Terry Pratchett: Men at Arms


I’m not a big fan of werewolf or shifter literature — but I’ll gladly use any excuse out there to read another book from Terry Pratchett’s Discworld series, so here we go!

Men at Arms is part of the Night Watch subseries; it’s the first book in which the Watch’s werewolf recruit Angua makes her appearance, and to lasting effect … though the star of this particular instalment, truth be told, is a flea-ridden canine mongrel about a third (or a forth) Angua’s size named Gaspode who’s acquired the gift of speech (and trust Pratchett not to go all soppy and anthropomorphic on this one).  After a bit of a meandering beginning, the story settles on the mysterious disappearance of a unique, lethal invention by local polymath Leonardo da Quirm, consisting of a barrel connected to a cylinder holding six cartridges filled with a “No.1 Powder” that are discharged pyrotechnically, and known as “the gonne”.  Very much to the Guild of Assassins’ annoyance, Sam Vimes and his Watch (which in addition to Angua has also acquired a dwarf and a troll recruit) discover (1) the “gonne”‘s existance, which had heretofore been a closely-guarded secret, (2) the fact that it had been entrusted to the Guild of Assassins for safekeeping, (3) the fact that it seems to have been stolen, and (4) the fact that it seems to be associated with several suspicious deaths occurring in quick succession.

Furthermore, we learn that Sam Vimes is getting married, and how it comes about that (despite all appearances to the contrary) he remains with the Watch after all and the subseries doesn’t come to a grinding halt with this particular book.

Although I loved Angua’s and Gaspode’s exchanges in particular, for some reason this book didn’t grab me quite as much as some of the others in the series — though don’t get me wrong, this is measured only by Pratchett’s very particular standards.  I’ll be the first to admit I’m fairly spoiled at this point, and I’ll gladly take any book by Pratchett over many another writer’s best efforts.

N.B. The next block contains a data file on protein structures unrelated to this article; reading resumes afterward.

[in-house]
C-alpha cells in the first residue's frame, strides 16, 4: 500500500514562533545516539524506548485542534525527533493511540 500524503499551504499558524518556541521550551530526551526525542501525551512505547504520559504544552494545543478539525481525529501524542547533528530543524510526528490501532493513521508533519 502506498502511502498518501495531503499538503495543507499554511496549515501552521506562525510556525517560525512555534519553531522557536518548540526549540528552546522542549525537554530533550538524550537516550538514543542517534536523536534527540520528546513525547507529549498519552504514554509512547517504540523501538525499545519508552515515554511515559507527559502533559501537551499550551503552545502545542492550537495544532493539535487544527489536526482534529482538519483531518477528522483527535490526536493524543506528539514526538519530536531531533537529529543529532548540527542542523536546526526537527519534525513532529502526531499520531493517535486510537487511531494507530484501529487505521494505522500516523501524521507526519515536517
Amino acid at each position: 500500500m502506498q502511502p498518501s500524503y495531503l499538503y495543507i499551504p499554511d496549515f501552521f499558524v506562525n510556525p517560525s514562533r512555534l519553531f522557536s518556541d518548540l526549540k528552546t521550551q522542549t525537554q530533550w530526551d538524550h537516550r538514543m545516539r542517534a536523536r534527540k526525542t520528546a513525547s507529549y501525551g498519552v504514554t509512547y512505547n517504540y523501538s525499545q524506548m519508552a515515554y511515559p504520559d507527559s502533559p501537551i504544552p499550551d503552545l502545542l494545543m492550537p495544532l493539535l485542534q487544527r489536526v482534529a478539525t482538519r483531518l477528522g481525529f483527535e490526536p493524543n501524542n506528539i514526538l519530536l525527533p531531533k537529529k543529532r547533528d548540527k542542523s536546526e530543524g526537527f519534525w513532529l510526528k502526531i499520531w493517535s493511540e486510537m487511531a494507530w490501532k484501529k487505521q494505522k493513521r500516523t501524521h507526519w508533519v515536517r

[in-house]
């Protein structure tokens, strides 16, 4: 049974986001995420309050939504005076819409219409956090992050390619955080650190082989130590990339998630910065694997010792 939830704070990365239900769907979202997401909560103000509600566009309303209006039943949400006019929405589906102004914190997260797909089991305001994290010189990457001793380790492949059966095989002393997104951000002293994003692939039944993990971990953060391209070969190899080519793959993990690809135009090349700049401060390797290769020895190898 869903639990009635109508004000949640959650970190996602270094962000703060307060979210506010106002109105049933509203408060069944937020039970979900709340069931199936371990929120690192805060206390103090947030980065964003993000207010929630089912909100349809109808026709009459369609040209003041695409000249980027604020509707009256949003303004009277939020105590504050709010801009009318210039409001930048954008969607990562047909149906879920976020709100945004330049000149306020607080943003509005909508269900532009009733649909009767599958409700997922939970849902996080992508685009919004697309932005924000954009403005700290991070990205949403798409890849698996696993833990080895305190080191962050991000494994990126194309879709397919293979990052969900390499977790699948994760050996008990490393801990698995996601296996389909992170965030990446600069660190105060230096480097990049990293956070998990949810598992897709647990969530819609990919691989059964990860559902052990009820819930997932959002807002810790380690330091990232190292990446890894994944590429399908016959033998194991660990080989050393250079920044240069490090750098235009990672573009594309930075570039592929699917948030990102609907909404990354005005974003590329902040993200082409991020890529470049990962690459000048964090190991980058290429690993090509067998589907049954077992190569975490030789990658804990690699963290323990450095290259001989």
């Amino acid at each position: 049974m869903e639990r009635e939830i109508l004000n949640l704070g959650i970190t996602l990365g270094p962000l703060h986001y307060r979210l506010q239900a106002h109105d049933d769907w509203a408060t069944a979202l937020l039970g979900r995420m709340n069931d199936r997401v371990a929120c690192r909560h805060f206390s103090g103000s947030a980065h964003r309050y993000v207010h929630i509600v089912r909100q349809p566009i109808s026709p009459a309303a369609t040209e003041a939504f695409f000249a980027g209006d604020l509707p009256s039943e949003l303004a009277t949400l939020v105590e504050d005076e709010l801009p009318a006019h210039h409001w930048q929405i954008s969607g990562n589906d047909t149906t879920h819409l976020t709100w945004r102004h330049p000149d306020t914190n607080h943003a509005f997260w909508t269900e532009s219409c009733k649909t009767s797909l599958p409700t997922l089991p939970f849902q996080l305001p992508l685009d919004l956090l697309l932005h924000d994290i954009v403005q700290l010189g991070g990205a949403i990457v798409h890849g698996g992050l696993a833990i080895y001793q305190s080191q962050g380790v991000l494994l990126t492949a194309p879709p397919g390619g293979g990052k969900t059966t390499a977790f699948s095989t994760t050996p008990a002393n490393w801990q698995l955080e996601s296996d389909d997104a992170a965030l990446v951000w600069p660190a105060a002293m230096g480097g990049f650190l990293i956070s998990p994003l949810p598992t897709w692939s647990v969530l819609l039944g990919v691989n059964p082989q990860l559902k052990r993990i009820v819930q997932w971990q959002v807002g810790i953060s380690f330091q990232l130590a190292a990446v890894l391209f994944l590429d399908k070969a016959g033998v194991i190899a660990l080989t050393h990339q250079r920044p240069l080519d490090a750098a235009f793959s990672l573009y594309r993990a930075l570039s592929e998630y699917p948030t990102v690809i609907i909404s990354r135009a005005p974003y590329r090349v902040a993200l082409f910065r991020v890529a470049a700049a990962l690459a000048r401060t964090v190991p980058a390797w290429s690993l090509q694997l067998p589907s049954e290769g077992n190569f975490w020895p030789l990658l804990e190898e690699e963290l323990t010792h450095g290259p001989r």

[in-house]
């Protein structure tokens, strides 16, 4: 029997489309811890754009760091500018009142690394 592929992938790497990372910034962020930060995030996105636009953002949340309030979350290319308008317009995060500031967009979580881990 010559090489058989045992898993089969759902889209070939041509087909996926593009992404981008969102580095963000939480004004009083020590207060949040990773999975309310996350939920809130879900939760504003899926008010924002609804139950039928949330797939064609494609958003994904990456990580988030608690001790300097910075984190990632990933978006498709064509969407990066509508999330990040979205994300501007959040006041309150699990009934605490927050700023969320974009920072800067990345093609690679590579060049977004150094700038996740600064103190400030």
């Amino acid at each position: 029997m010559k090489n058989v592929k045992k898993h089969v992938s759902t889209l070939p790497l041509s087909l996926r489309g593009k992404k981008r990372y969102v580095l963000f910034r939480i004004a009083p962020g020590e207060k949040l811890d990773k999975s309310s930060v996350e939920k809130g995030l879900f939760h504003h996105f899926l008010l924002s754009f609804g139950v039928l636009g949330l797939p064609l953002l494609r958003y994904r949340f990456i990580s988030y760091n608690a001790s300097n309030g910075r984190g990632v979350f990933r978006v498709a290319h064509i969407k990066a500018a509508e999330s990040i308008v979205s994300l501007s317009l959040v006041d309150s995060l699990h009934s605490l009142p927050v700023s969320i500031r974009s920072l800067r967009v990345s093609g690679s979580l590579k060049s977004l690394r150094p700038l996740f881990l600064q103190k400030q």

0 thoughts on “Terry Pratchett: Men at Arms

  1. I’ve been thinking of putting some of Terry Pratchett on my TBR. Have you read his first book at all? I’m interested in seeing how an author of his calibur’s first book pans out.

    1. Yes, I’ve read it (that is, if you mean the first “Discworld” novel — which was, however, not his very first published book).

      If you want to see how the series progressed, by all means start there (“Colour of Magic”) — though Discworld is one of the series that don’t need to be read in order; there are several subseries which alternate in the overall sequence, and each of their installments can easily also stand alone. (To the extent necessary, Pratchett also does a great job bringing the reader up to speed with what happened in previous installments).

      My favorite subseries are “The Witches” (the book to start with there is “Wyrd Sisters”) and “Night Watch” (a good book to start with there would be “Guards! Guards!”).
      Another book I really love is the (pseudo-)Christmas entry of the series, “Hogfather”.

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